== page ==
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DMSIG – The Web as a Laboratory for Studying Humanity
October 24, 2011 @ 6:30 pm
Speaker: Jure Leskovec
With an increasing amount of social interaction taking place in on-line settings, we are accumulating massive amounts of data about phenomena that were once essentially invisible to us: the collective behavior and social interactions of hundreds of millions of people. Analyzing this massive data computationally offers enormous potential both to address long-standing scientific questions, and also to harness and inform the design of future social computing applications: What are emerging ideas and trends? How is information being created, how it flows and mutates as it is passed from a node to node like an epidemic? How will a community or a social network evolve in the future?We discuss how computational perspective can be applied to questions involving structure of online networks and the dynamics of information flows through such networks, including analysis of massive data as well as mathematical models that seek to abstract some of the underlying phenomena.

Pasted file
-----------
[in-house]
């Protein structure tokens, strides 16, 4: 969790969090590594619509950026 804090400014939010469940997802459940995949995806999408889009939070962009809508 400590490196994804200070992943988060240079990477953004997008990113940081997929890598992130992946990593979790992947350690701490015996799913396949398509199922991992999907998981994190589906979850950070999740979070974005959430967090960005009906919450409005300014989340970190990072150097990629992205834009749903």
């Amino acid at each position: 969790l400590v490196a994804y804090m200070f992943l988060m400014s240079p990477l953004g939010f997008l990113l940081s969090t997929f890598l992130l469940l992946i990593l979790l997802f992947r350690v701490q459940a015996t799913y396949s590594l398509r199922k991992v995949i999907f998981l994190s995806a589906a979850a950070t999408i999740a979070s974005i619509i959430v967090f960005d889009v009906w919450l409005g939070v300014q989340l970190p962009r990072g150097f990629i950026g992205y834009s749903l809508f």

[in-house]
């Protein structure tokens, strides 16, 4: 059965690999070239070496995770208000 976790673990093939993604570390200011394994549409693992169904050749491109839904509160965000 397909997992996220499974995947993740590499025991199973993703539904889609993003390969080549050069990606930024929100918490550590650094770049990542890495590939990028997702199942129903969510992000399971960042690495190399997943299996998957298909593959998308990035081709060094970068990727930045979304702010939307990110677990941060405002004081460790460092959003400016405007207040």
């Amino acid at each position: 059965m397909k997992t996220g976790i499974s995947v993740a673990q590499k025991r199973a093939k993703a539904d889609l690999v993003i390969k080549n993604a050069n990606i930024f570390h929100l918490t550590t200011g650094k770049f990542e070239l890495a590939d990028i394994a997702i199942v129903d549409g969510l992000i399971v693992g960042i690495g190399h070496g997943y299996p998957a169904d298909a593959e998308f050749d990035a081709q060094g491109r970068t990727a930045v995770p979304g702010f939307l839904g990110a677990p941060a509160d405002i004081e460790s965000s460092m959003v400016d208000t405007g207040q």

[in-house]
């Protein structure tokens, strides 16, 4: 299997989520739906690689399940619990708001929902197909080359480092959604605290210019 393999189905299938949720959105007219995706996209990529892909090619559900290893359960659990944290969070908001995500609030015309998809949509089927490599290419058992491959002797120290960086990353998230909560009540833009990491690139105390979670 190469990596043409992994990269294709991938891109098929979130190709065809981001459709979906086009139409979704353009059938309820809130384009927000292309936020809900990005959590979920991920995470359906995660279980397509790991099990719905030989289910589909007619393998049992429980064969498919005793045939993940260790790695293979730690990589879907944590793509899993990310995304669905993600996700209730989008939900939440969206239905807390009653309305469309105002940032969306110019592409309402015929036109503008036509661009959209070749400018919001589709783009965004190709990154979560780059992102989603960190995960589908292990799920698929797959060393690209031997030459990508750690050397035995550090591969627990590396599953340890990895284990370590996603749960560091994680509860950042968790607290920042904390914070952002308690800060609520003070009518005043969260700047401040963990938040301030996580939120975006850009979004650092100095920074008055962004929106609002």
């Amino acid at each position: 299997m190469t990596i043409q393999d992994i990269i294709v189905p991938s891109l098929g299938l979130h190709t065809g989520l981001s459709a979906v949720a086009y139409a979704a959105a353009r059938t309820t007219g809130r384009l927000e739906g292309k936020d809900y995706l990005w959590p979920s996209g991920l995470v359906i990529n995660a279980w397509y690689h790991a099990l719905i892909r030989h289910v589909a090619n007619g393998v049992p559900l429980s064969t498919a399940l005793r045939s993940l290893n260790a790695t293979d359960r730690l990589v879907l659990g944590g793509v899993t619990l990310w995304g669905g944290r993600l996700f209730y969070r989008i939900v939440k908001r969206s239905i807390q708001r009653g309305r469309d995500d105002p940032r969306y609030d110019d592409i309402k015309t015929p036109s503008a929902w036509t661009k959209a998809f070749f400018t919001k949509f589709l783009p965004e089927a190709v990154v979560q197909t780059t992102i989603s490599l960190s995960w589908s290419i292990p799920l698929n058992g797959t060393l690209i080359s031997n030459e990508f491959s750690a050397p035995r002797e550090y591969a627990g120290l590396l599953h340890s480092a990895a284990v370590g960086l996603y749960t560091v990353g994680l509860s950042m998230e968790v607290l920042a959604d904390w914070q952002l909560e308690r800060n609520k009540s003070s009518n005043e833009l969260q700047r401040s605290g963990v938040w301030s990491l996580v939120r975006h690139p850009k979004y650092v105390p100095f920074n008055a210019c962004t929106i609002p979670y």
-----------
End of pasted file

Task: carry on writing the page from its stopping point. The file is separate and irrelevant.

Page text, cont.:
Jure Leskovec (http://cs.stanford.edu/~jure) is an assistant professor of Computer Science at Stanford University where he is a member of the Info Lab and the AI Lab. His research focuses on mining and modeling large social and information networks, their evolution, and diffusion of information and influence over them. Problems he investigates are motivated by large scale data, the Web and on-line media. He received six best paper awards, a ACM KDD dissertation award, Microsoft Research Faculty Fellowship and appeared on IEEE Intelligent Systems magazine “AI’s 10 to Watch”. Jure also holds three patents. Before joining Stanford Jure spent a year as a postdoctoral researcher at Cornell University. He completed his Ph.D. in computer science at Carnegie Mellon University in 2008. Jure has authored the Stanford Network Analysis Platform (SNAP), a general purpose network analysis and graph mining library that easily scales to massive networks with hundreds of millions of nodes, and billions of edges.
ACM Data Mining SIG